https://www.biodynamics.com/what-is-biodynamics 

Mycorestauration

How mycelium and fungis can help restoring ecosystems? Paul Stamets links mushroom cultivation, permaculture, ecoforestry, bioremediation and soil enhancement, to make the case that mushroom farms can be reinvented as healing arts centers, steering ecological evolution for the benefit of humans living in harmony with our planet’s life-support systems and its ecological cycles.

Community Supported Agriculture

CSA is a system made by a group of people forming a cooperative, which grows food in a sustainable way, with the group taking responsibility for organising and paying the costs of the food production.
They generally grow organic food and support local small farms and economy platforms.
The most similar model existing in Italy is the GAS,Gruppi di Acquisto Solidale.
https://www.youtube.com/watch?time_continue=314&v=AedjaRk6Hx0 

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Dryland Agriculture

In India “dryland” agriculture – that is without irrigation-is being developed.
Retention of water in the land is often achieved by building swales to catch rain in the monsoon or rainy season. An important point for a region so depending of dry weather conditions, rain and monsoon periods like India.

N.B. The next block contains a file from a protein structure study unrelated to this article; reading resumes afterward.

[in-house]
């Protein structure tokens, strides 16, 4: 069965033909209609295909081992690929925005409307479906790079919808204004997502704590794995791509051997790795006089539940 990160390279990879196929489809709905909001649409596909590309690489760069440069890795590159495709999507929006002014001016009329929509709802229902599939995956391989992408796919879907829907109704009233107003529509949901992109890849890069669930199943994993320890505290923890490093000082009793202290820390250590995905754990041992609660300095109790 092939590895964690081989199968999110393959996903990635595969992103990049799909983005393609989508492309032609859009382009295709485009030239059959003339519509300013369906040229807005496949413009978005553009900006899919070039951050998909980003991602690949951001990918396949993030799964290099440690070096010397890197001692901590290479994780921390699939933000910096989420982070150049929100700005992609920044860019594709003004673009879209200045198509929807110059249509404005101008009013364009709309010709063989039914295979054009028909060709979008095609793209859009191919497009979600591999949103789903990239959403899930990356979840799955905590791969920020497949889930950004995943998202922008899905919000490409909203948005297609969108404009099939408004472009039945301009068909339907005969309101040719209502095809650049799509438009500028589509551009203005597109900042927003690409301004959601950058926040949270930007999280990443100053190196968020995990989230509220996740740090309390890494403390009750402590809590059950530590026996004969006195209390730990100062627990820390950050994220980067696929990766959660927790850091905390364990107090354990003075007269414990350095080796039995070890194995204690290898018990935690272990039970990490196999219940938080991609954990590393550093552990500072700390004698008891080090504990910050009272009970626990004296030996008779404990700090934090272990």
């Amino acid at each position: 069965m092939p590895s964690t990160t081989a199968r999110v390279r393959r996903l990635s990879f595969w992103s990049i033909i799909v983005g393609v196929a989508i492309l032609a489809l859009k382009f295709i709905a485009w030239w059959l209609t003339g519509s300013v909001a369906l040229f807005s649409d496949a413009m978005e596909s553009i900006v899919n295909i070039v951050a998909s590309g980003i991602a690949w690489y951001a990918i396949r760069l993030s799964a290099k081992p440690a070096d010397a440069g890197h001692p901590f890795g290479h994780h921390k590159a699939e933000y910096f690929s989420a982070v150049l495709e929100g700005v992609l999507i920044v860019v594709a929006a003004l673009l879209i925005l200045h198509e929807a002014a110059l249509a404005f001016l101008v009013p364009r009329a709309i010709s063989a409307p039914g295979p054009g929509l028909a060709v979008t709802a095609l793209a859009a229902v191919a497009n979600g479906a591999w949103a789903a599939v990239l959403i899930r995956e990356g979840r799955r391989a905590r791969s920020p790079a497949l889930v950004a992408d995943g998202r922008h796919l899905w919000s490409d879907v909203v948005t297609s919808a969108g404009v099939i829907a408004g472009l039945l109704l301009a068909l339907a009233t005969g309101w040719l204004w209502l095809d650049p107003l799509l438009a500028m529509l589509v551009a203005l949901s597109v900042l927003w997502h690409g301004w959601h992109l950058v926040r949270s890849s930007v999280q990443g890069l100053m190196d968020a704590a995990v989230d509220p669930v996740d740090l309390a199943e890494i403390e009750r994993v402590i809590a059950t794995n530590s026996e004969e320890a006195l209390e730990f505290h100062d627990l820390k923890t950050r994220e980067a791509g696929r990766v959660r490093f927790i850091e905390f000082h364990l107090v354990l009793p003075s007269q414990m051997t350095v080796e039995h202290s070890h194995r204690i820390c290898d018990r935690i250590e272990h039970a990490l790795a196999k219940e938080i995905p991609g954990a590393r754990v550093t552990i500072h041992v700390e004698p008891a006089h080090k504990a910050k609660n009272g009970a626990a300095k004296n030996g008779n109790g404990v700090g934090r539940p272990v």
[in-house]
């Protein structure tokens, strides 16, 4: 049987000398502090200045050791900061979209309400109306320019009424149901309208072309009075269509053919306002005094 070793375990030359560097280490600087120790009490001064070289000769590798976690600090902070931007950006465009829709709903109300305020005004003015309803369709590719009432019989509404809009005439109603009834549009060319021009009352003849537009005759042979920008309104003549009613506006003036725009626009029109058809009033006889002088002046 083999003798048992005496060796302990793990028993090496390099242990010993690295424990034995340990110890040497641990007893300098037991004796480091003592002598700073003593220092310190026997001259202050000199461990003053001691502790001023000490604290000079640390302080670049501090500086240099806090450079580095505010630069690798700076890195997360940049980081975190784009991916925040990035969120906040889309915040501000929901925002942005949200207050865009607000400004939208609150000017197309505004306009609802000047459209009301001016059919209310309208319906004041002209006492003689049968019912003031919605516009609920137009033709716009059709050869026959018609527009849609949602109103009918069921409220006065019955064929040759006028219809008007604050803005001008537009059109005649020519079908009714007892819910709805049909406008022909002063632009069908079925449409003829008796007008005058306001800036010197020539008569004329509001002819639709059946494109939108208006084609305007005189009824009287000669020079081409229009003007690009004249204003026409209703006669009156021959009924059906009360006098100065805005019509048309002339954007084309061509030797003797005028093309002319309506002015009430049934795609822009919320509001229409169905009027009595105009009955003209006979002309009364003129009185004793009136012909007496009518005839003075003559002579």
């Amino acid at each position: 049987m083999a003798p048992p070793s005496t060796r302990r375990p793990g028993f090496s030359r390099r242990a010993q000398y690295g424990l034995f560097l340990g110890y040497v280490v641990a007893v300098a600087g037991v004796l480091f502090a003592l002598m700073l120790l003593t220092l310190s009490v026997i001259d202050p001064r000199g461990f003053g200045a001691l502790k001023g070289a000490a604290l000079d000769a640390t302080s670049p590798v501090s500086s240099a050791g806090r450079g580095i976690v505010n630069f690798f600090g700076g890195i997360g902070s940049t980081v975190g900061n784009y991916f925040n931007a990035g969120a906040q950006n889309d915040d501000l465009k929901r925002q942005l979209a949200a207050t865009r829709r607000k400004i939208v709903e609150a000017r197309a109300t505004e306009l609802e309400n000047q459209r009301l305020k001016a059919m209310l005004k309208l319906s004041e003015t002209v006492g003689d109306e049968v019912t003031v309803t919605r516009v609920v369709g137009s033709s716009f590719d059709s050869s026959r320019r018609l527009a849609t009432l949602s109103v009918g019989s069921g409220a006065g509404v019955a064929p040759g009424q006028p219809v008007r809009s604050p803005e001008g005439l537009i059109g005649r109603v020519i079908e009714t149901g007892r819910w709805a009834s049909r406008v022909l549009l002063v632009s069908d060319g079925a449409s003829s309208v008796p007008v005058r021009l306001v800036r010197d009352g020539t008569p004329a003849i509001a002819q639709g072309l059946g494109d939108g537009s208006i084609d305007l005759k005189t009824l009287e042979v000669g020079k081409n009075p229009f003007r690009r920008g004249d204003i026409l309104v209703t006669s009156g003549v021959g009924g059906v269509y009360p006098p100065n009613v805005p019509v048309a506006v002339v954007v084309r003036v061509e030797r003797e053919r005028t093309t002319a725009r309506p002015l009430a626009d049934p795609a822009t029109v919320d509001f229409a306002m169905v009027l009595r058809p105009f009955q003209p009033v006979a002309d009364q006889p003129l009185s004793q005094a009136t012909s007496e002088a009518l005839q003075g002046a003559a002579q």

Immagine2.png
CREDA Institute for Dryland Agriculture
https://www.youtube.com/watch?v=6GNz7GYoPJU

Soil Erosion

Another big problem torturing our ecosystems is soil erosion. Extreme weatehr phenomenon are making erosion more and more difficult to manage. Surprisingly, nature offers a eprfect solution,through planting Vetiver, a grass that is capable to fix soil with its roots, and can beused for many other things, like feed for livestock, handicraft material, building construction material.

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Conclusion

There are multi-year vocational courses and full academic degrees in organic agriculture, and almost every farming methodology mentioned in this module has its own training programme of many days, weeks or months. Many of these different systems and methodologies overlap and are complementary, each adding a new method or practice to the toolbox. To apply all these systems well, aspiring farmers are advised to look into the traditional (pre-industrial) farming practices of their particular region and also to talk to old farmers, as they are walking repositories of the true wisdom of living in place which develops over a lifetime of living and working with the land.

Generally speaking and as a way of summary, typical organic and sustainable farming strategies include:

  • Building up the soil with compost and vermiculture,
  • Companion planting and integrated pest management (IPM),
  • Biodiversity of crops,
  • Crop rotation,
  • Recycling harvested rainwater and treated wastewater,
  • Adding natural soil amendments such as mineral rock dust, micronutrients, seaweed extracts, etc.
  • Managing moisture in the land by drainage and moisture retention through swales as appropriate,
  • Using protected crop technology for extending seasons and so on (greenhouses and shade houses)
  • Not turning the soil with a plow, but rather just opening it up with harrowing.